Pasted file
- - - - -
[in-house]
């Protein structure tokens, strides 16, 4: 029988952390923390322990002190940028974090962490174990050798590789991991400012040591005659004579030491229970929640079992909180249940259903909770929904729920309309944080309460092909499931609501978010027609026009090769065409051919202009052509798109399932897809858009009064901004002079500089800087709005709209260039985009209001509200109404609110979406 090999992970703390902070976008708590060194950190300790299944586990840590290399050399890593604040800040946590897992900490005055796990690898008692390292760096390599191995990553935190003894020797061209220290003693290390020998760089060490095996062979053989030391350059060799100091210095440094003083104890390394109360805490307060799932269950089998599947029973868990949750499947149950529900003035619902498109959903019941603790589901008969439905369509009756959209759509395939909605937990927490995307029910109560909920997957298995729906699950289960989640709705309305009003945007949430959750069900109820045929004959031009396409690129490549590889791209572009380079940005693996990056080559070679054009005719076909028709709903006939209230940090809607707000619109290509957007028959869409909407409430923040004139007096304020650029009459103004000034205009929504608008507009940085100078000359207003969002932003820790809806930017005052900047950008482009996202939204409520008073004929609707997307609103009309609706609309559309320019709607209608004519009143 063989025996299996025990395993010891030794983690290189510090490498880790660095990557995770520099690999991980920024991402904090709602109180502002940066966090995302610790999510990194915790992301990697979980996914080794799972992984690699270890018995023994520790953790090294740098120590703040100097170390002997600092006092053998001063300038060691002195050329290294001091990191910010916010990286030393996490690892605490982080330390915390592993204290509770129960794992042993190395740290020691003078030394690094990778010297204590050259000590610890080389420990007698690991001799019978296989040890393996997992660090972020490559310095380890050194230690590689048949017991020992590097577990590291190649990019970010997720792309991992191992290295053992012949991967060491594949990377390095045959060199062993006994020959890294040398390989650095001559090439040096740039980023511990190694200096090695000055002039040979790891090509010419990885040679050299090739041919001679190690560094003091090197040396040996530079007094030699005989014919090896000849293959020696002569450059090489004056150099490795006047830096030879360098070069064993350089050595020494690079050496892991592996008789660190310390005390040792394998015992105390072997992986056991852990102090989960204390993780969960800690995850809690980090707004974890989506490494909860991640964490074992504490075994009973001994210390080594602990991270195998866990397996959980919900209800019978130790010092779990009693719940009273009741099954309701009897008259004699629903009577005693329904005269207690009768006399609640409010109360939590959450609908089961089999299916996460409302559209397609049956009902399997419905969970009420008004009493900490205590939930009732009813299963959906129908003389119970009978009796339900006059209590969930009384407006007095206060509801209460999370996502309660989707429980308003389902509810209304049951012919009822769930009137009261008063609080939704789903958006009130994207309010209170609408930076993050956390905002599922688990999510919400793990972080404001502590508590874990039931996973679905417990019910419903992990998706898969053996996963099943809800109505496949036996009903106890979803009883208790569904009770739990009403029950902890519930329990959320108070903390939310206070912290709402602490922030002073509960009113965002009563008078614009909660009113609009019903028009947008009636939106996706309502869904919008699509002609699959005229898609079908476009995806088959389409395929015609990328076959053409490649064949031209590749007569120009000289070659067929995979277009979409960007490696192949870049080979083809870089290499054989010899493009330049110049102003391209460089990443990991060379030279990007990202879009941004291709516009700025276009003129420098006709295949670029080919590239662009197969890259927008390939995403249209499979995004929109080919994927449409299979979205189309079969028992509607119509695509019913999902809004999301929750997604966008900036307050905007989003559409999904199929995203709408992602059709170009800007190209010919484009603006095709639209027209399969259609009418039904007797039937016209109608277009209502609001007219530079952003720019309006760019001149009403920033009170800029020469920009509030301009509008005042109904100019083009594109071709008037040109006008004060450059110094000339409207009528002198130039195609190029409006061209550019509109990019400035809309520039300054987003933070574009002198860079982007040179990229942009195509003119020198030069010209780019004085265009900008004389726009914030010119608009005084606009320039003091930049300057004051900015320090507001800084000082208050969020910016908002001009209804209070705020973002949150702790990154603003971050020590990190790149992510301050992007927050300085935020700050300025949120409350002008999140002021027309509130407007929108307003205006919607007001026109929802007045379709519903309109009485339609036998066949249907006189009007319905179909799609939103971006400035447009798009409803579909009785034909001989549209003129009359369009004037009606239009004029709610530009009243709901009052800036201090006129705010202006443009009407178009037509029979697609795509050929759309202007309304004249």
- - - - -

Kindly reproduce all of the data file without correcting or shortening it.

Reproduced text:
[in-house]
């Protein structure tokens, strides 16, 4: 029988952390923390322990002190940028974090962490174990050798590789991991400012040591005659004579030491229970929640079992909180249940259903909770929904729920309309944080309460092909499931609501978010027609026009090769065409051919202009052509798109399932897809858009009064901004002079500089800087709005709209260039985009209001509200109404609110979406 090999992970703390902070976008708590060194950190300790299944586990840590290399050399890593604040800040946590897992900490005055796990690898008692390292760096390599191995990553935190003894020797061209220290003693290390020998760089060490095996062979053989030391350059060799100091210095440094003083104890390394109360805490307060799932269950089998599947029973868990949750499947149950529900003035619902498109959903019941603790589901008969439905369509009756959209759509395939909605937990927490995307029910109560909920997957298995729906699950289960989640709705309305009003945007949430959750069900109820045929004959031009396409690129490549590889791209572009380079940005693996990056080559070679054009005719076909028709709903006939209230940090809607707000619109290509957007028959869409909407409430923040004139007096304020650029009459103004000034205009929504608008507009940085100078000359207003969002932003820790809806930017005052900047950008482009996202939204409520008073004929609707997307609103009309609706609309559309320019709607209608004519009143 063989025996299996025990395993010891030794983690290189510090490498880790660095990557995770520099690999991980920024991402904090709602109180502002940066966090995302610790999510990194915790992301990697979980996914080794799972992984690699270890018995023994520790953790090294740098120590703040100097170390002997600092006092053998001063300038060691002195050329290294001091990191910010916010990286030393996490690892605490982080330390915390592993204290509770129960794992042993190395740290020691003078030394690094990778010297204590050259000590610890080389420990007698690991001799019978296989040890393996997992660090972020490559310095380890050194230690590689048949017991020992590097577990590291190649990019970010997720792309991992191992290295053992012949991967060491594949990377390095045959060199062993006994020959890294040398390989650095001559090439040096740039980023511990190694200096090695000055002039040979790891090509010419990885040679050299090739041919001679190690560094003091090197040396040996530079007094030699005989014919090896000849293959020696002569450059090489004056150099490795006047830096030879360098070069064993350089050595020494690079050496892991592996008789660190310390005390040792394998015992105390072997992986056991852990102090989960204390993780969960800690995850809690980090707004974890989506490494909860991640964490074992504490075994009973001994210390080594602990991270195998866990397996959980919900209800019978130790010092779990009693719940009273009741099954309701009897008259004699629903009577005693329904005269207690009768006399609640409010109360939590959450609908089961089999299916996460409302559209397609049956009902399997419905969970009420008004009493900490205590939930009732009813299963959906129908003389119970009978009796339900006059209590969930009384407006007095206060509801209460999370996502309660989707429980308003389902509810209304049951012919009822769930009137009261008063609080939704789903958006009130994207309010209170609408930076993050956390905002599922688990999510919400793990972080404001502590508590874990039931996973679905417990019910419903992990998706898969053996996963099943809800109505496949036996009903106890979803009883208790569904009770739990009403029950902890519930329990959320108070903390939310206070912290709402602490922030002073509960009113965002009563008078614009909660009113609009019903028009947008009636939106996706309502869904919008699509002609699959005229898609079908476009995806088959389409395929015609990328076959053409490649064949031209590749007569120009000289070659067929995979277009979409960007490696192949870049080979083809870089290499054989010899493009330049110049102003391209460089990443990991060379030279990007990202879009941004291709516009700025276009003129420098006709295949670029080919590239662009197969890259927008390939995403249209499979995004929109080919994927449409299979979205189309079969028992509607119509695509019913999902809004999301929750997604966008900036307050905007989003559409999904199929995203709408992602059709170009800007190209010919484009603006095709639209027209399969259609009418039904007797039937016209109608277009209502609001007219530079952003720019309006760019001149009403920033009170800029020469920009509030301009509008005042109904100019083009594109071709008037040109006008004060450059110094000339409207009528002198130039195609190029409006061209550019509109990019400035809309520039300054987003933070574009002198860079982007040179990229942009195509003119020198030069010209780019004085265009900008004389726009914030010119608009005084606009320039003091930049300057004051900015320090507001800084000082208050969020910016908002001009209804209070705020973002949150702790990154603003971050020590990190790149992510301050992007927050300085935020700050300025949120409350002008999140002021027309509130407007929108307003205006919607007001026109929802007045379709519903309109009485339609036998066949249907006189009007319905179909799609939103971006400035447009798009409803579909009785034909001989549209003129009359369009004037009606239009004029709610530009009243709901009052800036201090006129705010202006443009009407178009037509029979697609795509050929759309202007309304004249």